Speaking of his friend’s performance, it’s Compston’s turn to get on the verge of tears. “The biggest takeaway for me is Tony’s pride. I told my wife recently. I’m choking a little thinking about it now. He knocks her out in the park. It’s the most emotionally present I’ve ever been at work. As an actor, you use different tools to reach certain places, and often you’re in your head thinking about things from the past, but you don’t need them here. Doing it with one of your best friends made it all very real.

Curran agrees. “There’s a moment early on when I tell him I’m not doing chemotherapy, and there was so much on Martin’s face that it really moved me. He’s got those big brown lights, you know? Those eyes! Still, there’s no denying that Compston, who is 38, and Curran, a 53-year-old, could only have been in school together if it was as a student and a teacher. “Tony is an LA 53, not an East of Scotland 53,” Compston explains. “It was more a case of me aging than him aging. »

Mayflies has a particular rawness and relevance to screenwriter Andrea Gibb, who adapted the novel. Her partner – Guardian journalist and everyone’s friend on Twitter, Simon Ricketts – died of cancer at the end of 2018. “He’s been very ill the whole year before,” she tells me. “After his death, I threw myself into work. I don’t think I took his death on board before confinement. Then I was forced to accept what had happened. I process things through what I write, so when Mayflies came along I knew it would be difficult but cathartic.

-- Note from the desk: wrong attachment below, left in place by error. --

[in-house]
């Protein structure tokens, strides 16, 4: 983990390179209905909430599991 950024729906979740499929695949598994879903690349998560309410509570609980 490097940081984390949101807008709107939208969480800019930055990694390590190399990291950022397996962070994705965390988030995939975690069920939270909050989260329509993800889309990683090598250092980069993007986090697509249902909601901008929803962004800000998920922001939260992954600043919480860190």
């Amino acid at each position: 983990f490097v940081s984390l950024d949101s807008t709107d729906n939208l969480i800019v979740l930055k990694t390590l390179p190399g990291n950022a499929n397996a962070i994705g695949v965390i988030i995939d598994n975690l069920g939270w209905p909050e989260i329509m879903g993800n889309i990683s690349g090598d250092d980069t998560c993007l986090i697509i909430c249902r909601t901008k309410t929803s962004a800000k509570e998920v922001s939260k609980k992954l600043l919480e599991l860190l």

A flashback to the young friends of Mayflies. Photography: Jamie Simpson/BBC/Synchronity Films Limited

It helped that she saw similarities between Tully and Ricketts. “Simon makes you laugh all the time, and if someone does that, you hang on to them like a life raft. It’s very Tully, which is one of the reasons I was drawn to it. I could channel Simon through him. In Tully’s Wife, played by Ashley Jensen, Gibb also found a place to express “a lot of the anger and grief that I felt. I put all that into writing, and it did me good. I feel something has changed.